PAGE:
The European Court of Justice ruled Thursday that most taxes imposed on mobile phone masts are legal. The case involves the Belgian communes of Fleron and Schaerbeek, who imposed taxes on masts to the dismay of Belgian mobile phone companies Belgacom SA and Mobistar SA. The court ruled the taxes follow a 1997 telecommunications directive – provided they do not privilege one operator above another. The Belgian court still must determine whether the taxes do not discriminate.
Wireless operators such as Telekom Austria AG (TKA) and Deutsche Telekom AG’s (DT) Austrian unit are closely following the case. The province of Lower Austria is set to tax mobile phone masts from Jan. 1, 2006. A group called the Citizen’s Initiative of Mobile Phone Customers, through its Web site www.mobilfunkkunden.at, have protested the tax.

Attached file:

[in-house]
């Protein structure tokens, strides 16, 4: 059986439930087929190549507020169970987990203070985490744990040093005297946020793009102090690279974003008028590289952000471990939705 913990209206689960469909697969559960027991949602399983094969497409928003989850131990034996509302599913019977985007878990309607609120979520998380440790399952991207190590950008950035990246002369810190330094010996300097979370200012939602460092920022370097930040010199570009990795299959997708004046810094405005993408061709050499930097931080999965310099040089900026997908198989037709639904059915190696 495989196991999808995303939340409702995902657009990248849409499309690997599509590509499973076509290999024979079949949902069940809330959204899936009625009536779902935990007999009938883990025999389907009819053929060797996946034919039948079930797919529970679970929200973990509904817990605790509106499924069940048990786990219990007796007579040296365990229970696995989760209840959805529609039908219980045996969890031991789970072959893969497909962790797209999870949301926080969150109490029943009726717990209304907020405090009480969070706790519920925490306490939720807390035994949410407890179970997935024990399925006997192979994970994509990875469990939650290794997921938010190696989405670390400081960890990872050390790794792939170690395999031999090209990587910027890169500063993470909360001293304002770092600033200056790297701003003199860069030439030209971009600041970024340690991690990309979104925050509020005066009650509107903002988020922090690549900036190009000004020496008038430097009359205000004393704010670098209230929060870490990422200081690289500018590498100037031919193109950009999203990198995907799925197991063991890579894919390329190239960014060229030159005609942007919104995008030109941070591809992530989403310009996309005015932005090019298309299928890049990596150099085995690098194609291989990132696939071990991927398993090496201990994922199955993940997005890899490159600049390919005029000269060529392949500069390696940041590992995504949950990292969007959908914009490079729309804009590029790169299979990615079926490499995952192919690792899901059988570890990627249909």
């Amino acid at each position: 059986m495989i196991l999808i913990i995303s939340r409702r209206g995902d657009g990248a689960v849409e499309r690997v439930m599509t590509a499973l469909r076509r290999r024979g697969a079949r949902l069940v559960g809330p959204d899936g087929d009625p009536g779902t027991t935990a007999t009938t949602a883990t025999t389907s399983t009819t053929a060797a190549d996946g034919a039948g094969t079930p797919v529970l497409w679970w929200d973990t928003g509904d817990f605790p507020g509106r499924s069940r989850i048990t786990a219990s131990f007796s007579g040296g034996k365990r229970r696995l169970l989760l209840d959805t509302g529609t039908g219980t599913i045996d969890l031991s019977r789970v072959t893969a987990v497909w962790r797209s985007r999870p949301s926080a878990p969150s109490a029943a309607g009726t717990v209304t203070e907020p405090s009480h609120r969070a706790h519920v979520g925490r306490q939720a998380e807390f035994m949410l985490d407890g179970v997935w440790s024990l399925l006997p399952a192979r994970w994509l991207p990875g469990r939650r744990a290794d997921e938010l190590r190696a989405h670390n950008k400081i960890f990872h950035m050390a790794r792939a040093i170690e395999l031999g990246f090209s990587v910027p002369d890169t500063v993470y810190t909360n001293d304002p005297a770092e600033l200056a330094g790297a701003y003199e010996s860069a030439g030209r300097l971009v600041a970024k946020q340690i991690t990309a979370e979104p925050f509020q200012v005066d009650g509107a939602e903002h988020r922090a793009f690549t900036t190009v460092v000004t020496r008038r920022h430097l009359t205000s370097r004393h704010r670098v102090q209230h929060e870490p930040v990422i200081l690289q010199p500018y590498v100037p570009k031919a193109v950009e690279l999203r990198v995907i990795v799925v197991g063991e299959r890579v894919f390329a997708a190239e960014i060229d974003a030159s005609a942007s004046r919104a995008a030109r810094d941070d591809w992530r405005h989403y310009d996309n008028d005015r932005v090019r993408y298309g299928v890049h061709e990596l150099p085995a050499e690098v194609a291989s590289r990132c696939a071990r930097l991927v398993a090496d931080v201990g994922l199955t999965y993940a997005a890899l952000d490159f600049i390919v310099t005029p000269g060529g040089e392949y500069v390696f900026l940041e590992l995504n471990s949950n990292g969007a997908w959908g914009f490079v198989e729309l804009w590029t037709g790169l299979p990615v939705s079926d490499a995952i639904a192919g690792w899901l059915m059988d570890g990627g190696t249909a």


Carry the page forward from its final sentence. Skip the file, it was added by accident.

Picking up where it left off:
Both E.U. Information Society and Media Commissioner Viviane Reding and Austrian Deputy Chancellor and Infrastructure Minister Hubert Gorbach have come out against the proposed tax in recent weeks.
And yet, the two Belgian communes imposed a tax of about EUR3,000 per mast. Mobile phone companies argued that the tax contradicts an E.U. law deregulating telecommunications infrastructure. The communes argued that the deregulation did not refer to financial measures, only to governments imposing technical restrictions.